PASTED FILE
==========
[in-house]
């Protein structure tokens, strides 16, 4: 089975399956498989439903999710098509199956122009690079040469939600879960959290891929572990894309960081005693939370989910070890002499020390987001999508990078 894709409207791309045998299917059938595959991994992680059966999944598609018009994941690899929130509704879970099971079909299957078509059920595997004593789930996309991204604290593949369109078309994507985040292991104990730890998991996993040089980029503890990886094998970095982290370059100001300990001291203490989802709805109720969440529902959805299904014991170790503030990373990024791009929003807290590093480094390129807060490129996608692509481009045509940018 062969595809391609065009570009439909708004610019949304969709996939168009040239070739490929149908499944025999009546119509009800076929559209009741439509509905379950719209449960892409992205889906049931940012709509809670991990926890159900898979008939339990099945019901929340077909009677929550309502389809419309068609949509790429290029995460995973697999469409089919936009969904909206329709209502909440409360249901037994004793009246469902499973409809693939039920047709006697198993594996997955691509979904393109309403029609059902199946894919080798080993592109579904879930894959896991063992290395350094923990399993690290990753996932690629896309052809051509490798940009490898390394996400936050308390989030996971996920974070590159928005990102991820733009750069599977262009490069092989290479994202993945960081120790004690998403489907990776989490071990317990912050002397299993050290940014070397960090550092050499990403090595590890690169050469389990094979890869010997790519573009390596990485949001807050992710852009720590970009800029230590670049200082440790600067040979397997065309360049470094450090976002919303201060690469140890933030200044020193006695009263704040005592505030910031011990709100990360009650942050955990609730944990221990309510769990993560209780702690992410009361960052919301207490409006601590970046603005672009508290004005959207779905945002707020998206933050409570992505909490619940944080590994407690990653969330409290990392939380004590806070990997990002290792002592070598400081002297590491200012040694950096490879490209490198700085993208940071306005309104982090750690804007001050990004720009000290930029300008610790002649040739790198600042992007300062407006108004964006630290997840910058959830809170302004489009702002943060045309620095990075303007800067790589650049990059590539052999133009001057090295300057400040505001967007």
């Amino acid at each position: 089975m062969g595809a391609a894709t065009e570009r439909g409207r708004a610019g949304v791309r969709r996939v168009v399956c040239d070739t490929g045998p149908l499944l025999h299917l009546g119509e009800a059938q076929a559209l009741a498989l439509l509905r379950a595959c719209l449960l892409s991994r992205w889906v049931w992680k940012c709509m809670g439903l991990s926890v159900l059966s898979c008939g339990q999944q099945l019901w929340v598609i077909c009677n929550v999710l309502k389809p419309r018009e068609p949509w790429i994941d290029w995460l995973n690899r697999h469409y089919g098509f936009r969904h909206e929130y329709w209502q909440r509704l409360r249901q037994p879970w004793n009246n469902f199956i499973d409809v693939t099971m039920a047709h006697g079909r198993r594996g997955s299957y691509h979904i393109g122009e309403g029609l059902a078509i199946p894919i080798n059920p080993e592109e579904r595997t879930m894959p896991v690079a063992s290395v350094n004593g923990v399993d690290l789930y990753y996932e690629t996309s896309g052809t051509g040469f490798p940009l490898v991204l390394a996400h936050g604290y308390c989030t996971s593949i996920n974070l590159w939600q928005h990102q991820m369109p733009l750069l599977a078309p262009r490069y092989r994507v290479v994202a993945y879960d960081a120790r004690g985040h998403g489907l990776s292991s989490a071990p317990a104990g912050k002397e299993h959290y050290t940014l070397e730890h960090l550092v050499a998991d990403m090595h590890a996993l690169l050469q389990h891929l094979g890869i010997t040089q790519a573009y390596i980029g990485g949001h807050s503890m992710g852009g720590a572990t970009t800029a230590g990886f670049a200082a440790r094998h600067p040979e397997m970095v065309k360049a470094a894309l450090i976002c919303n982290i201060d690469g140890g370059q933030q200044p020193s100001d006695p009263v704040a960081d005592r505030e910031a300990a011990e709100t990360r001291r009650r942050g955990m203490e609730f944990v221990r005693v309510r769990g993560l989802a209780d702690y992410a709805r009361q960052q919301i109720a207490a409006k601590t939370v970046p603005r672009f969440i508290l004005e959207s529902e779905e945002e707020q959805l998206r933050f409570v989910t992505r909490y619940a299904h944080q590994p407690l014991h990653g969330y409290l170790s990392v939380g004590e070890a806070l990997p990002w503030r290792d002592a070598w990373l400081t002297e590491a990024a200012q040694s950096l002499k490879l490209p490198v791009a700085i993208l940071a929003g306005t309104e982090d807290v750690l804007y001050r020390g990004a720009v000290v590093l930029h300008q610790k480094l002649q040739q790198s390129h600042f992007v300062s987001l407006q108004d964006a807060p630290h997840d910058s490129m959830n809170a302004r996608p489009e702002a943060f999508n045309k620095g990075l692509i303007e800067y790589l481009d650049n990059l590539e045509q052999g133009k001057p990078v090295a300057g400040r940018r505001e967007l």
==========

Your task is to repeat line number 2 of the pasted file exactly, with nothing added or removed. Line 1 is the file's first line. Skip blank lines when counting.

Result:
């Protein structure tokens, strides 16, 4: 089975399956498989439903999710098509199956122009690079040469939600879960959290891929572990894309960081005693939370989910070890002499020390987001999508990078 894709409207791309045998299917059938595959991994992680059966999944598609018009994941690899929130509704879970099971079909299957078509059920595997004593789930996309991204604290593949369109078309994507985040292991104990730890998991996993040089980029503890990886094998970095982290370059100001300990001291203490989802709805109720969440529902959805299904014991170790503030990373990024791009929003807290590093480094390129807060490129996608692509481009045509940018 062969595809391609065009570009439909708004610019949304969709996939168009040239070739490929149908499944025999009546119509009800076929559209009741439509509905379950719209449960892409992205889906049931940012709509809670991990926890159900898979008939339990099945019901929340077909009677929550309502389809419309068609949509790429290029995460995973697999469409089919936009969904909206329709209502909440409360249901037994004793009246469902499973409809693939039920047709006697198993594996997955691509979904393109309403029609059902199946894919080798080993592109579904879930894959896991063992290395350094923990399993690290990753996932690629896309052809051509490798940009490898390394996400936050308390989030996971996920974070590159928005990102991820733009750069599977262009490069092989290479994202993945960081120790004690998403489907990776989490071990317990912050002397299993050290940014070397960090550092050499990403090595590890690169050469389990094979890869010997790519573009390596990485949001807050992710852009720590970009800029230590670049200082440790600067040979397997065309360049470094450090976002919303201060690469140890933030200044020193006695009263704040005592505030910031011990709100990360009650942050955990609730944990221990309510769990993560209780702690992410009361960052919301207490409006601590970046603005672009508290004005959207779905945002707020998206933050409570992505909490619940944080590994407690990653969330409290990392939380004590806070990997990002290792002592070598400081002297590491200012040694950096490879490209490198700085993208940071306005309104982090750690804007001050990004720009000290930029300008610790002649040739790198600042992007300062407006108004964006630290997840910058959830809170302004489009702002943060045309620095990075303007800067790589650049990059590539052999133009001057090295300057400040505001967007």